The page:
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Is Vitamin E Acetate to blame for the sudden increase in vaping deaths and illnesses in the United States? If so, how is Vitamin E Acetate harmful? Our Cannabis Consultants weigh-in on the topic.

Vaping Deaths and Illness

Vaping Death and Illnesses in the United States

As of October 11, 2019, the CDC has reported 26 deaths and 1,299 lung injury cases associated with the use of vaping and electronic cigarettes.

Of the reported cases, approximately 78% reported vaping THC products (32% reported exclusive vaping of THC products). Moreover, the CDC has received cases from 49 states and Washington D.C.

A federal investigation indicates that ~50% of the THC containing vaping products sampled contain vitamin E acetate.

Vitamin E Acetate is used as a diluent thickener additive for THC vaping products and is more likely to be used by illicit manufacturers.

The purpose of adding Vitamin E Acetate is to convert the cannabis extract into the correct consistency for vaping.

The main difference between Vitamin E and Vitamin E Acetate is the circled portion of the molecule in Vitamin E Acetate.

What is Vitamin E? — A family of compounds

Vitamin E” is a term describing a group of eight fat-soluble compounds that naturally occur in vegetable oils (scientifically known as tocopherols).

We consume Vitamin E in foods such as almonds and avocados.

Important to note, Vitamin E acetate is a derivative of Vitamin E. The two molecules differ from each other by an acetate group (circled in the figure above).

While orally ingesting vitamin E is safe and beneficial for humans, inhaling vitamin E (and similar compounds) can be fatal.

Vitamin E is a lipid, and inhalation of lipids is highly toxic to the lungs.

When inhaled, Vitamin E adheres to your lung surfactant that is the liquid lining of your lungs. Lung Surfactants are made of lipids and proteins.

The lung surfactant is responsible for transporting oxygen in the air and into your lung cells. It does so by reducing the surface tension between the air and liquid interface within the lungs.

When vitamin E binds to your lung surfactant, your lung cells are unable to intake oxygen.

In other words, lipids such as vitamin E and vitamin E acetate prevent oxygen from entering your lung cells, and ultimately, your body.

As a result of Vitamin E acetate blocking oxygen intake, your lung cells die — a potential cause of vaping deaths.

In comparison to vitamin E, it is proposed that the acetate group in vitamin E acetate results in a stronger bond to lung surfactant.

However, the lipophilic tail of Vitamin E (and vitamin E acetate) is the strongest binding factor for lung surfactant.

Thus, regulators should heavily scrutinize whether vitamin E can be considered a safe additive in vaping products.

Why Vitamin E is used as an additive for THC vape cartridges?

In order to vape THC concentrate, manufacturers must make the THC concentrate into the proper consistency. To accomplish this, manufacturers use diluent thickening agents such as Vitamin E.

Presumably, manufacturers adding vitamin E to THC vape cartridges viewed the additive as safe. After all, Vitamin E is a natural product and the FDA lists it as a nutrient.

In fact, the FDA also lists vitamin E acetate as a nutrient.

Perhaps more frustrating is that U.S. patents exist for THC carts containing Vitamin E as ingredients.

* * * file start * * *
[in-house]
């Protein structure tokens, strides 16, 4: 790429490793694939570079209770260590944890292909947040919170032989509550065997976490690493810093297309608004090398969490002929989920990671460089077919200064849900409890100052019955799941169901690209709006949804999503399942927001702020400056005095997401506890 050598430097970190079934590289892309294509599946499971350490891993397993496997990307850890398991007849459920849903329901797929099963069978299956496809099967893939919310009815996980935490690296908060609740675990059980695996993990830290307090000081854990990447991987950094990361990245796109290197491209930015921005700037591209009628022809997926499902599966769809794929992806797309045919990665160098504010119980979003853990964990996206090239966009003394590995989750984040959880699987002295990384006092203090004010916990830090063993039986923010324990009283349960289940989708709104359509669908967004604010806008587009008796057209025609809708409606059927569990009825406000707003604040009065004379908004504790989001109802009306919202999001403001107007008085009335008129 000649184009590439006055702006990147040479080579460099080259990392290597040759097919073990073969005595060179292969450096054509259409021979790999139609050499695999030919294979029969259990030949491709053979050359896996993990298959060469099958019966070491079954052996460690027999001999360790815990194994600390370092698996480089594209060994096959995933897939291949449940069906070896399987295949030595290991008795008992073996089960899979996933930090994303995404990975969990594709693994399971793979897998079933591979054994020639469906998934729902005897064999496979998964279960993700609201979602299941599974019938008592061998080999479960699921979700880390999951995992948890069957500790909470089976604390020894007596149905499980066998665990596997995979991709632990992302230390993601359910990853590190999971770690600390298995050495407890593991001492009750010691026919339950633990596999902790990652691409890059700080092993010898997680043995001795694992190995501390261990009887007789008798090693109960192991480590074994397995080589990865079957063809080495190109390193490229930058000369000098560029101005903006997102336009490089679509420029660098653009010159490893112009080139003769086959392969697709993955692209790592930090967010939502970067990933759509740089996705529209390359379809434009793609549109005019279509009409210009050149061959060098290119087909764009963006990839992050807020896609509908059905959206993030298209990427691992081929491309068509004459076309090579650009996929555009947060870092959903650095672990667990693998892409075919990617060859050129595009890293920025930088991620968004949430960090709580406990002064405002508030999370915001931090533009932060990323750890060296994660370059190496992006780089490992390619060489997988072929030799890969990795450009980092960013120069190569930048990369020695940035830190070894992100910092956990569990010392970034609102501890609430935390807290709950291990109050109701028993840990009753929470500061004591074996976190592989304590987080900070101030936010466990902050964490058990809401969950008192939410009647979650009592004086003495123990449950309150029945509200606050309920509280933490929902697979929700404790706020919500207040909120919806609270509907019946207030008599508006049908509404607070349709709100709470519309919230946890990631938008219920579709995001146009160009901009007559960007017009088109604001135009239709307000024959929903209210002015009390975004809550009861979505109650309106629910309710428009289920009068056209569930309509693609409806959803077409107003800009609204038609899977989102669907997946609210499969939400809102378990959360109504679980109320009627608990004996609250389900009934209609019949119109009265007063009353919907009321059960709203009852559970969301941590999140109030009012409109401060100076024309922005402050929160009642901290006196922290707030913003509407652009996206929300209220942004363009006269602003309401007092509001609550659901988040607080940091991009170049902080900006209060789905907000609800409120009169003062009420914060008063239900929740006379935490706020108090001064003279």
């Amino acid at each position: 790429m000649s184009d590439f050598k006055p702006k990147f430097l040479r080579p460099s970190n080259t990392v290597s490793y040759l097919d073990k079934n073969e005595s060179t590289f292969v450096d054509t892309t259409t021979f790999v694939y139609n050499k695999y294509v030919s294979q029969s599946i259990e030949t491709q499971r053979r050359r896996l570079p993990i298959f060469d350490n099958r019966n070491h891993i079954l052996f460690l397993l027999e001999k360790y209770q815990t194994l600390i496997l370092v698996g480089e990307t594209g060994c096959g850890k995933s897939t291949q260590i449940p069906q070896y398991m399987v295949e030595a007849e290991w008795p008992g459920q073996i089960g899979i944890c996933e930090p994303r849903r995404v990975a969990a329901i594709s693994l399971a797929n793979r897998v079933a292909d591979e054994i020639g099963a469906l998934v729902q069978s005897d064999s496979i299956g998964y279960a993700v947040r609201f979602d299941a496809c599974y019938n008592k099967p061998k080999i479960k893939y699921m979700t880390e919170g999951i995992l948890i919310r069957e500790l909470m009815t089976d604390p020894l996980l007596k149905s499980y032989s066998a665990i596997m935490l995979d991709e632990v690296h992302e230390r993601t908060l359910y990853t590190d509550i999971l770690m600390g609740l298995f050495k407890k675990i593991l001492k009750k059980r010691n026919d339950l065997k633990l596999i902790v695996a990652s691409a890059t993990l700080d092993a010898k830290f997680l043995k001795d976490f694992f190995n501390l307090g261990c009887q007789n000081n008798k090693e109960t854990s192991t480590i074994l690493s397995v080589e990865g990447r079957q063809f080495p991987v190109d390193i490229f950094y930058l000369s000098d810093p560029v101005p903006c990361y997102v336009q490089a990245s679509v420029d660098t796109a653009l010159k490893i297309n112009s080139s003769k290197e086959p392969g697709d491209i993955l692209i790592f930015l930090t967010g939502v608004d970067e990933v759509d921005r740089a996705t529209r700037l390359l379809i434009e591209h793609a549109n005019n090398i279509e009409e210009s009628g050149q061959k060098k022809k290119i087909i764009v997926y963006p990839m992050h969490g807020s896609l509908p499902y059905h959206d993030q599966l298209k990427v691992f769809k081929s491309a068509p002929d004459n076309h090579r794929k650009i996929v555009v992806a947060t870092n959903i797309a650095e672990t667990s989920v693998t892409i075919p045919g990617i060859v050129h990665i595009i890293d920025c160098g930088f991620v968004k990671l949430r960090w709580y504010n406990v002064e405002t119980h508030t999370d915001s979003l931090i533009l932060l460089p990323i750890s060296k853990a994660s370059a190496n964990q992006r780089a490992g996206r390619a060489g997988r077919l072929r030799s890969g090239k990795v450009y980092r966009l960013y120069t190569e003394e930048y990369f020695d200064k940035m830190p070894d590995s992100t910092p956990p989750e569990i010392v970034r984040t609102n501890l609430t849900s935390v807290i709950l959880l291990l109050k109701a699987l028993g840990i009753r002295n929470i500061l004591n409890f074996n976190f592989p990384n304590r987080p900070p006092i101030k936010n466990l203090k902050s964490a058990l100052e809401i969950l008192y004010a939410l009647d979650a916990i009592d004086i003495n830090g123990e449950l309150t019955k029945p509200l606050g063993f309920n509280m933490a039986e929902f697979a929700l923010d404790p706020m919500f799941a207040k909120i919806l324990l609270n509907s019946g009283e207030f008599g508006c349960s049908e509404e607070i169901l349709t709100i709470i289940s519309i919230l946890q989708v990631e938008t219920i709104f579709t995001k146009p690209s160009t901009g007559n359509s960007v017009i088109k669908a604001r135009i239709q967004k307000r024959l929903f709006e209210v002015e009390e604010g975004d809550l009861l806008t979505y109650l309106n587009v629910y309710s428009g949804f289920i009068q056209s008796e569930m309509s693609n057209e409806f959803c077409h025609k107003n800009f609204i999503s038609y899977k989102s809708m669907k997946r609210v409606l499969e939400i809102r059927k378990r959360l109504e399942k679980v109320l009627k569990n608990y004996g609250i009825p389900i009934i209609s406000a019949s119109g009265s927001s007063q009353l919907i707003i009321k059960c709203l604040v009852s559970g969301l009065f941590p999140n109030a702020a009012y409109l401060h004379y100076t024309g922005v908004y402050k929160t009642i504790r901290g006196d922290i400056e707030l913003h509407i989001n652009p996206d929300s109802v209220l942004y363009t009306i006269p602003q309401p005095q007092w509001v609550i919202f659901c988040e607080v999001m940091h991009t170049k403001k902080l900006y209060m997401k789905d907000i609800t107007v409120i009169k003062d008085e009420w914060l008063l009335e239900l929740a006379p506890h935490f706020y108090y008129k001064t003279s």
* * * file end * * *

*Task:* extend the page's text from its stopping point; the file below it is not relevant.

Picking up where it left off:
Prior to THC vaping products, the cosmetics, supplements, and food industries used vitamin E as an additive.

Within skincare products, Vitamin E is a common additive with UV protectant properties. In fact, vitamin E’s antioxidant properties protect the skin from free radicals caused by UV light.

The CDC has received few reports of negative side from vitamin E across these sectors. Thus, it is hard to fault THC product manufacturers for using vitamin E as a thickening agent.

Over time, it was realized that the stability of vitamin E acetate is greater than vitamin E. Vitamin E acetate can better handle stress such as heat and light.

For this reason, vitamin E acetate has largely replaced vitamin E as an additive in cosmetics and foods.

Thus, likely due to the longer shelf life of vitamin E acetate, THC vape cart manufacturers opted to use this derivative of Vitamin E.

Avoid using THC vape products obtained from the illicit market

To prevent vaping deaths and illnesses, we recommend that you throw out THC/CBD vaping products manufactured in the illicit market.

Instead, please only use THC vaping products sold and tested by regulated markets. In most cases, within regulated markets, the manufacturers offer test results that are readily available for the consumer.

When test results are available, we encourage you to pay close attention to the ingredient list. Avoid any products with vitamin E and vitamin E acetate.

Until further notice, we suggest that you avoid inhaling any compound from the vitamin E family.

For further consultation, please reach out to our expert cannabis consultants.

Julio C. Soriagalvarro, MS, MBA

About Julio C. Soriagalvarro, MS, MBA

Julio is a natural product chemist turned consultant who combines expertise in the life sciences and business to provide consulting services across the cannabis industry. He specializes in helping entrepreneurs win licenses to start cannabis businesses in both medical and adult-use markets. As part of Quantum 9, they've helped clients obtain licenses and become cannabis business owners in 27 US States and 6 countries. He received an MBA from Indiana University, focusing on finance, marketing, and entrepreneurship; a M.S. in Natural Product Chemistry and Drug Discovery from the University of Illinois; and a B.S. in Biology from James Madison University.

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